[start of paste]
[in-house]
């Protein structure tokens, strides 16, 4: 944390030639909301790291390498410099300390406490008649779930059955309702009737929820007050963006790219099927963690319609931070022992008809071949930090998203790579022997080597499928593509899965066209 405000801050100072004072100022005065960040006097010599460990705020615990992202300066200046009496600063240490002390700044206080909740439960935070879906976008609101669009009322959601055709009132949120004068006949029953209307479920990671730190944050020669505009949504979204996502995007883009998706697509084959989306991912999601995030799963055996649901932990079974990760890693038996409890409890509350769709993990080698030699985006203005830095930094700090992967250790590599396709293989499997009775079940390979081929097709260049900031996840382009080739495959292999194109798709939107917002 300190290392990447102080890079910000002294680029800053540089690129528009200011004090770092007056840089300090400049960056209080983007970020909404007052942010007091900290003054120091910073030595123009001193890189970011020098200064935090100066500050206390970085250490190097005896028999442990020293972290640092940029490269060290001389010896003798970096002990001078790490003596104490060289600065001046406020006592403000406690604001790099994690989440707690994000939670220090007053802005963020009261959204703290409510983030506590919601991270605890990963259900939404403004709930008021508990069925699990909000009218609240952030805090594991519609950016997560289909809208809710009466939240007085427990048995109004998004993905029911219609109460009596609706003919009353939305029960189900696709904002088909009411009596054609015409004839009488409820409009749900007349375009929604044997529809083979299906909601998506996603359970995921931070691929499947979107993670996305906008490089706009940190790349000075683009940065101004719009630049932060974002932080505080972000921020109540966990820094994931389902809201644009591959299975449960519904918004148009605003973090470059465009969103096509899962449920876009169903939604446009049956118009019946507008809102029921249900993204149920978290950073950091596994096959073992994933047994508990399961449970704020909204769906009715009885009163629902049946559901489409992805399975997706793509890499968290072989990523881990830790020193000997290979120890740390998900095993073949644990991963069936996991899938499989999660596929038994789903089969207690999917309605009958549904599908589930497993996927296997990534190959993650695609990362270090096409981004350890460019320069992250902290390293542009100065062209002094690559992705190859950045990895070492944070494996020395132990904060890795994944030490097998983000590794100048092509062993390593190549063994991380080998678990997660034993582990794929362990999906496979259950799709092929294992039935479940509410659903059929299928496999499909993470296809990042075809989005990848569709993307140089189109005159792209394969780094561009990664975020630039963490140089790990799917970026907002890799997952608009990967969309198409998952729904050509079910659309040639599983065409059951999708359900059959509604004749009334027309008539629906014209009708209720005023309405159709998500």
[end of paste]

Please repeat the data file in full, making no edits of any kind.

[in-house]
């Protein structure tokens, strides 16, 4: 944390030639909301790291390498410099300390406490008649779930059955309702009737929820007050963006790219099927963690319609931070022992008809071949930090998203790579022997080597499928593509899965066209 405000801050100072004072100022005065960040006097010599460990705020615990992202300066200046009496600063240490002390700044206080909740439960935070879906976008609101669009009322959601055709009132949120004068006949029953209307479920990671730190944050020669505009949504979204996502995007883009998706697509084959989306991912999601995030799963055996649901932990079974990760890693038996409890409890509350769709993990080698030699985006203005830095930094700090992967250790590599396709293989499997009775079940390979081929097709260049900031996840382009080739495959292999194109798709939107917002 300190290392990447102080890079910000002294680029800053540089690129528009200011004090770092007056840089300090400049960056209080983007970020909404007052942010007091900290003054120091910073030595123009001193890189970011020098200064935090100066500050206390970085250490190097005896028999442990020293972290640092940029490269060290001389010896003798970096002990001078790490003596104490060289600065001046406020006592403000406690604001790099994690989440707690994000939670220090007053802005963020009261959204703290409510983030506590919601991270605890990963259900939404403004709930008021508990069925699990909000009218609240952030805090594991519609950016997560289909809208809710009466939240007085427990048995109004998004993905029911219609109460009596609706003919009353939305029960189900696709904002088909009411009596054609015409004839009488409820409009749900007349375009929604044997529809083979299906909601998506996603359970995921931070691929499947979107993670996305906008490089706009940190790349000075683009940065101004719009630049932060974002932080505080972000921020109540966990820094994931389902809201644009591959299975449960519904918004148009605003973090470059465009969103096509899962449920876009169903939604446009049956118009019946507008809102029921249900993204149920978290950073950091596994096959073992994933047994508990399961449970704020909204769906009715009885009163629902049946559901489409992805399975997706793509890499968290072989990523881990830790020193000997290979120890740390998900095993073949644990991963069936996991899938499989999660596929038994789903089969207690999917309605009958549904599908589930497993996927296997990534190959993650695609990362270090096409981004350890460019320069992250902290390293542009100065062209002094690559992705190859950045990895070492944070494996020395132990904060890795994944030490097998983000590794100048092509062993390593190549063994991380080998678990997660034993582990794929362990999906496979259950799709092929294992039935479940509410659903059929299928496999499909993470296809990042075809989005990848569709993307140089189109005159792209394969780094561009990664975020630039963490140089790990799917970026907002890799997952608009990967969309198409998952729904050509079910659309040639599983065409059951999708359900059959509604004749009334027309008539629906014209009708209720005023309405159709998500």